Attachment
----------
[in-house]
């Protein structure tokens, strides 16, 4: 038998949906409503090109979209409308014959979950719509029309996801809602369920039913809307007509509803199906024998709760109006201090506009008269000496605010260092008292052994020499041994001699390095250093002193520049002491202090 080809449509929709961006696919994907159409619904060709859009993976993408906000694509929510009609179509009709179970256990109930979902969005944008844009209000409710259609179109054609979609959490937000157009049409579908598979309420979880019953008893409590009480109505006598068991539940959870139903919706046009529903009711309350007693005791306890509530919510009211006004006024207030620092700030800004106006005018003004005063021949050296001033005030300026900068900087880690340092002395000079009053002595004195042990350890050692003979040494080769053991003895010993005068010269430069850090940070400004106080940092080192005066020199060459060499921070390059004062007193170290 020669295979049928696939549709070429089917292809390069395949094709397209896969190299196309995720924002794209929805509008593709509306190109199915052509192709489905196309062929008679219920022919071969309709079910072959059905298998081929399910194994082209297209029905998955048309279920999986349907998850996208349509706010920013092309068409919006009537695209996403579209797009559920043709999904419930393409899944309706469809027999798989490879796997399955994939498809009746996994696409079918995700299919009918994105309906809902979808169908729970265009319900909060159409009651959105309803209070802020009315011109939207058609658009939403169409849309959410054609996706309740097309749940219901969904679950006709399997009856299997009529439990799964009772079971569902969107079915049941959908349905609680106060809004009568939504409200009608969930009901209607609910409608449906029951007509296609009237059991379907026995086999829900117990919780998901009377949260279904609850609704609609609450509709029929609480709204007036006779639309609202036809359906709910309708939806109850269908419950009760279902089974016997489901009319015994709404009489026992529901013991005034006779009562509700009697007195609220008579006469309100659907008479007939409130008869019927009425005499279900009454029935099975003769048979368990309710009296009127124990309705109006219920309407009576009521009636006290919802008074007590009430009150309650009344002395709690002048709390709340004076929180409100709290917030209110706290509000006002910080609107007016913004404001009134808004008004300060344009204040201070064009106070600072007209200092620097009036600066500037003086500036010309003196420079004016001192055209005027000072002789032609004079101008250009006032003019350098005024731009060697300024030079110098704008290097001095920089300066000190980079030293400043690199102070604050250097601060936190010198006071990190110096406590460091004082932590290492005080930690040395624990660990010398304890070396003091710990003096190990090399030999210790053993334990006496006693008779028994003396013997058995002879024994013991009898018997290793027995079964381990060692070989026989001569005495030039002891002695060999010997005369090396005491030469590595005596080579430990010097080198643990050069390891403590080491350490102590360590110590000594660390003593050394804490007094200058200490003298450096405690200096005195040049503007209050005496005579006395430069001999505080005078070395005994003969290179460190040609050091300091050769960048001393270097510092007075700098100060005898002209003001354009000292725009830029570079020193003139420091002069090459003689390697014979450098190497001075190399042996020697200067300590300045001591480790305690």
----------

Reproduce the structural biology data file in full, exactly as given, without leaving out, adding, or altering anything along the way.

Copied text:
[in-house]
């Protein structure tokens, strides 16, 4: 038998949906409503090109979209409308014959979950719509029309996801809602369920039913809307007509509803199906024998709760109006201090506009008269000496605010260092008292052994020499041994001699390095250093002193520049002491202090 080809449509929709961006696919994907159409619904060709859009993976993408906000694509929510009609179509009709179970256990109930979902969005944008844009209000409710259609179109054609979609959490937000157009049409579908598979309420979880019953008893409590009480109505006598068991539940959870139903919706046009529903009711309350007693005791306890509530919510009211006004006024207030620092700030800004106006005018003004005063021949050296001033005030300026900068900087880690340092002395000079009053002595004195042990350890050692003979040494080769053991003895010993005068010269430069850090940070400004106080940092080192005066020199060459060499921070390059004062007193170290 020669295979049928696939549709070429089917292809390069395949094709397209896969190299196309995720924002794209929805509008593709509306190109199915052509192709489905196309062929008679219920022919071969309709079910072959059905298998081929399910194994082209297209029905998955048309279920999986349907998850996208349509706010920013092309068409919006009537695209996403579209797009559920043709999904419930393409899944309706469809027999798989490879796997399955994939498809009746996994696409079918995700299919009918994105309906809902979808169908729970265009319900909060159409009651959105309803209070802020009315011109939207058609658009939403169409849309959410054609996706309740097309749940219901969904679950006709399997009856299997009529439990799964009772079971569902969107079915049941959908349905609680106060809004009568939504409200009608969930009901209607609910409608449906029951007509296609009237059991379907026995086999829900117990919780998901009377949260279904609850609704609609609450509709029929609480709204007036006779639309609202036809359906709910309708939806109850269908419950009760279902089974016997489901009319015994709404009489026992529901013991005034006779009562509700009697007195609220008579006469309100659907008479007939409130008869019927009425005499279900009454029935099975003769048979368990309710009296009127124990309705109006219920309407009576009521009636006290919802008074007590009430009150309650009344002395709690002048709390709340004076929180409100709290917030209110706290509000006002910080609107007016913004404001009134808004008004300060344009204040201070064009106070600072007209200092620097009036600066500037003086500036010309003196420079004016001192055209005027000072002789032609004079101008250009006032003019350098005024731009060697300024030079110098704008290097001095920089300066000190980079030293400043690199102070604050250097601060936190010198006071990190110096406590460091004082932590290492005080930690040395624990660990010398304890070396003091710990003096190990090399030999210790053993334990006496006693008779028994003396013997058995002879024994013991009898018997290793027995079964381990060692070989026989001569005495030039002891002695060999010997005369090396005491030469590595005596080579430990010097080198643990050069390891403590080491350490102590360590110590000594660390003593050394804490007094200058200490003298450096405690200096005195040049503007209050005496005579006395430069001999505080005078070395005994003969290179460190040609050091300091050769960048001393270097510092007075700098100060005898002209003001354009000292725009830029570079020193003139420091002069090459003689390697014979450098190497001075190399042996020697200067300590300045001591480790305690």